the risks were just too high. In JAL's case, it became necessary to turn
to the foreigners to help bail the business out. We're not saying that
foreign involvement necessarily made JAL a better company, probably that
laurel belongs to Chairman Inamori and his selection of troubleshooters.
But the fact that American Airlines and investment firm TPG pumped in
the best part of US$1.4bn did make a huge difference to the choices that
JAL had available to it in undertaking a major restructuring.

This is the same treatment that Skymark needs, if it is to survive.

Thus we find it ironic, that one reason given for Skymark being turned
down for investment by foreign funds late last year was the government's
restriction on foreign shareholdings of domestic airlines. Apparently
foreigners are not allowed to own more than 33.33% voting shares of a
Japanese airline, and if they own more than 20% then Skymark would lose
its high-value 36 landing slots at Haneda airport -- slots it received
through government largesse. As a result of this rule set, along with
management's insistence on independence, the airline was finally
pummeled into submission.

The thing is, though, that 33% rule doesn't really exist. Well, it does,
but it's elastic -- as JAL proved in 2013, when 46.91% of the company
was owned by foreigners. What happened in the end is that since the rule
meant that all foreign shareholders over the 33.33% limit were forced to
take unrecorded (non-voting) shares, JAL simply amended its constitution
so that they could still pay dividends to those shareholders. A
typically Japanese solution to a bureaucratically imposed problem, and
everyone is mostly happy about it.

Thus, by the same logic, we don't understand why Skymark doesn't just do
a tie-up with a well-monied foreign airline, someone like Etihad for
example, and give the new shareholder non-voting shares that pay
dividends and give certain other rights? For this they could tap into a
global customer network, and operations and marketing know-how. Instead,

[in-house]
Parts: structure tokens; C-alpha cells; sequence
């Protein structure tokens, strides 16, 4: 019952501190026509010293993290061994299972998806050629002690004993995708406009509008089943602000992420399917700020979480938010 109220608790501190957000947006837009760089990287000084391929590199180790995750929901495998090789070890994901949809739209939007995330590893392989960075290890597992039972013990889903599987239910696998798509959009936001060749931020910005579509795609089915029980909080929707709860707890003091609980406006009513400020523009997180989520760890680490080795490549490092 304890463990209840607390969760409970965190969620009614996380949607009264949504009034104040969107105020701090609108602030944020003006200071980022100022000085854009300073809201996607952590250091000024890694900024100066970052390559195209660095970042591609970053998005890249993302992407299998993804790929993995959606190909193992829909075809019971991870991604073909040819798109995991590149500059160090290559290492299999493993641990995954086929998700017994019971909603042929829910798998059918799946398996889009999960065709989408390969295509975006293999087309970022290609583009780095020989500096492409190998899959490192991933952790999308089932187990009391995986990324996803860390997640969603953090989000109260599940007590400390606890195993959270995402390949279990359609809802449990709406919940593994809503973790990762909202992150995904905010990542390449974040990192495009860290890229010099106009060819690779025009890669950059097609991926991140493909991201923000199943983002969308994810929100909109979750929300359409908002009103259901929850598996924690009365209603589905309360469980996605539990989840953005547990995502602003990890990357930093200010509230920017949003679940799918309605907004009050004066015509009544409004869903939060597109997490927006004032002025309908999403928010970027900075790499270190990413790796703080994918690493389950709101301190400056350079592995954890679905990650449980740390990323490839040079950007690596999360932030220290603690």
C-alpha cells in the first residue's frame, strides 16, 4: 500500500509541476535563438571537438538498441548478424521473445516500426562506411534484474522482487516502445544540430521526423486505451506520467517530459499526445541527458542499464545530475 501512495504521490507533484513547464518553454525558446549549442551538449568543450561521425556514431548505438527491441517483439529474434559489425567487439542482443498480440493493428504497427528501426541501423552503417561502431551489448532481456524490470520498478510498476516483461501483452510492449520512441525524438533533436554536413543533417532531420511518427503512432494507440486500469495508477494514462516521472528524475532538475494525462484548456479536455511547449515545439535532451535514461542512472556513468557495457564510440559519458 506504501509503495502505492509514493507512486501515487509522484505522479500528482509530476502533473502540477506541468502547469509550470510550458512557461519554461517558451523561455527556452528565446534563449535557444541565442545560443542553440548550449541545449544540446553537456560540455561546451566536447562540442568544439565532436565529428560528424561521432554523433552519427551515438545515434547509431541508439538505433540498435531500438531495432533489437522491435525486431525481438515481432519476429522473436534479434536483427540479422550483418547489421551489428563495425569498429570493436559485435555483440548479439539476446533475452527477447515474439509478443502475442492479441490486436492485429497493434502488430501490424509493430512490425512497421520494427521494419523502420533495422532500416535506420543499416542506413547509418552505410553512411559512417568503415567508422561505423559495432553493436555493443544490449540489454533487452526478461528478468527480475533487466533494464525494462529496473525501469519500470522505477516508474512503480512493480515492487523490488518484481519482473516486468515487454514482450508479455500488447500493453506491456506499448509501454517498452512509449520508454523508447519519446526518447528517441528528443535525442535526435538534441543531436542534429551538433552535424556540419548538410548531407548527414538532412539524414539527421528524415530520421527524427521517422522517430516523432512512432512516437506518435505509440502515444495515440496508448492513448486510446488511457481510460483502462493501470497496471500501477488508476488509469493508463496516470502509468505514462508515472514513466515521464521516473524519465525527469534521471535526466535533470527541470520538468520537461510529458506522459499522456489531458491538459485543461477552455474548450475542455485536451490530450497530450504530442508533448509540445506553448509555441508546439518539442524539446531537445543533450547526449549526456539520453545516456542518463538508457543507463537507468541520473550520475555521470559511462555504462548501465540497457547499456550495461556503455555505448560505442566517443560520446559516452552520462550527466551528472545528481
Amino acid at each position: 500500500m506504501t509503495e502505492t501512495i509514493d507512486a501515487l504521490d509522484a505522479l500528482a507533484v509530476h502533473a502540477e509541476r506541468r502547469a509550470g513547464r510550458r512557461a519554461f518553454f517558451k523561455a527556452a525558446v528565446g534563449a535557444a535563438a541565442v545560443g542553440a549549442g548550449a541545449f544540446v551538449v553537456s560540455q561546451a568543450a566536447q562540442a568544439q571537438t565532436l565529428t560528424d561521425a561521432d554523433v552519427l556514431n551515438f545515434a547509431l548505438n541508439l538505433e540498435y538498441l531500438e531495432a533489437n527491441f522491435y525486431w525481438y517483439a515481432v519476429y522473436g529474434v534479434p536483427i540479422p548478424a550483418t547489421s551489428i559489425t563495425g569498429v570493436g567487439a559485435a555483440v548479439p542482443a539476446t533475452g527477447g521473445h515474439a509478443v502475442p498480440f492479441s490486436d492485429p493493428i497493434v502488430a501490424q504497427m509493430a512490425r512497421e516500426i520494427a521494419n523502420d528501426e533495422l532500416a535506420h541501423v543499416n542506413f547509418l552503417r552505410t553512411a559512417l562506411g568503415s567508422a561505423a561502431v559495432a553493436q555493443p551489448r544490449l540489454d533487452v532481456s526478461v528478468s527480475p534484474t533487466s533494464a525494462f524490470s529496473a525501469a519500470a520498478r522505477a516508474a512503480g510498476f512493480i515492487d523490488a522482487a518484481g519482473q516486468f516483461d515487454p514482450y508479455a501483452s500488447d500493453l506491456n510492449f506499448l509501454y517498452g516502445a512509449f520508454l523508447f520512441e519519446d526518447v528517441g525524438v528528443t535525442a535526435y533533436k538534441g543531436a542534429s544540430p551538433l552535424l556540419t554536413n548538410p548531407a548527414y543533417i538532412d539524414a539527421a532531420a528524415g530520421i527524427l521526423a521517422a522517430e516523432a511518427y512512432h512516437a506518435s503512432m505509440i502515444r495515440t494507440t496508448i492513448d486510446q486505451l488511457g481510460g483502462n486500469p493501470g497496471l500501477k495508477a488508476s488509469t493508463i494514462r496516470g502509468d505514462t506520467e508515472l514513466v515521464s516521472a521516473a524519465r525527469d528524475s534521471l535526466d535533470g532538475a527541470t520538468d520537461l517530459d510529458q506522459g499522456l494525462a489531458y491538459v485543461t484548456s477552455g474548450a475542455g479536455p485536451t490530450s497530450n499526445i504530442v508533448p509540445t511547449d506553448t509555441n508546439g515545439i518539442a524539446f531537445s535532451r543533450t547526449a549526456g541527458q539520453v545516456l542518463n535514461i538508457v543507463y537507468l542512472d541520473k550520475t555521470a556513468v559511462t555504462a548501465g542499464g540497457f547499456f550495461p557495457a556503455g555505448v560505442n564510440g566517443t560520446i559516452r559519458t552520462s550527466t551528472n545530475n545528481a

they are going to get some emergency cash from local private equity firm
Integral Corporation, and will try to turn themselves around with a
purely domestic team. We think it's a losing value proposition, because
without a different focus the airline will still have no clear market
differentiation and is bound to wind up in the same bad place it is just
emerging from.

...The information janitors/


+++ NEWS

- More on the new overtime law
- Nope, not a robot hotel because of demographics
- Next nuclear reactor to be back online in June
- Piketty on wealth redistribution
- FX tampering yet another TPP hurdle

=> More on the new overtime law

The about-to-be passed new overtime law is gaining lots of attention
abroad, and typically most of the commentary is about how long working
hours damage productivity. According to this article, 22% of Japanese
work more than 49 hours a week, compared to 16% of Americans and 11% of
French and Germans, and somehow those extra hours are to blame for the
nation's low productivity and birthrate. The new law is still not
clarified, and while companies are going to be legally responsible for
making sure that workers take off their allocated holidays, we suspect
that there will be plenty of let-out opportunities for SMEs in
particular. ***Ed: Let it be said here that overtime is NOT the cause of
Japan's low birth rate. If it were, Japan would have suffered a falling
birthrate long ago. The real problem is that young people don't have
enough money or job security to plan for the future and are generally
demoralized and demotivated when it comes to taking on the
responsibility of having kids. Abenomics is only making this situation
worse.** (Source: TT Commentary from, Feb 6, 2015)

=> Nope, not a robot hotel because of demographics

Although the foreign media have delighted in pointing to Huis Ten
Bosch's newly announced robot hotel as a sign of the times and Japan's
efforts to deal with demographics and depopulation, in fact, the robot
hotel is being set up for a completely different reason -- it will make
tons of money. The owner of Huis Ten Bosch is none other than
business-savvy Hideo Sawada. No doubt Sawada has seen the runaway
success of the Robot Restaurant in Tokyo in attracting foreign tourists
and has decided to up the ante. It's a smart move and one that will
become a "must-do" on the bucket list of any foreign tourist going to
Western Japan. ***Ed: The new hotel will be called "hen-na hotel"
(strange hotel) -- a dead giveaway that this is a publicity stunt by
Sawada.** (Source: TT commentary from Feb 5, 2015)

=> Next nuclear reactor to be back online in June

With a date calculated to have least impact on upcoming local
by-elections, government sources have leaked that they expect Kyushu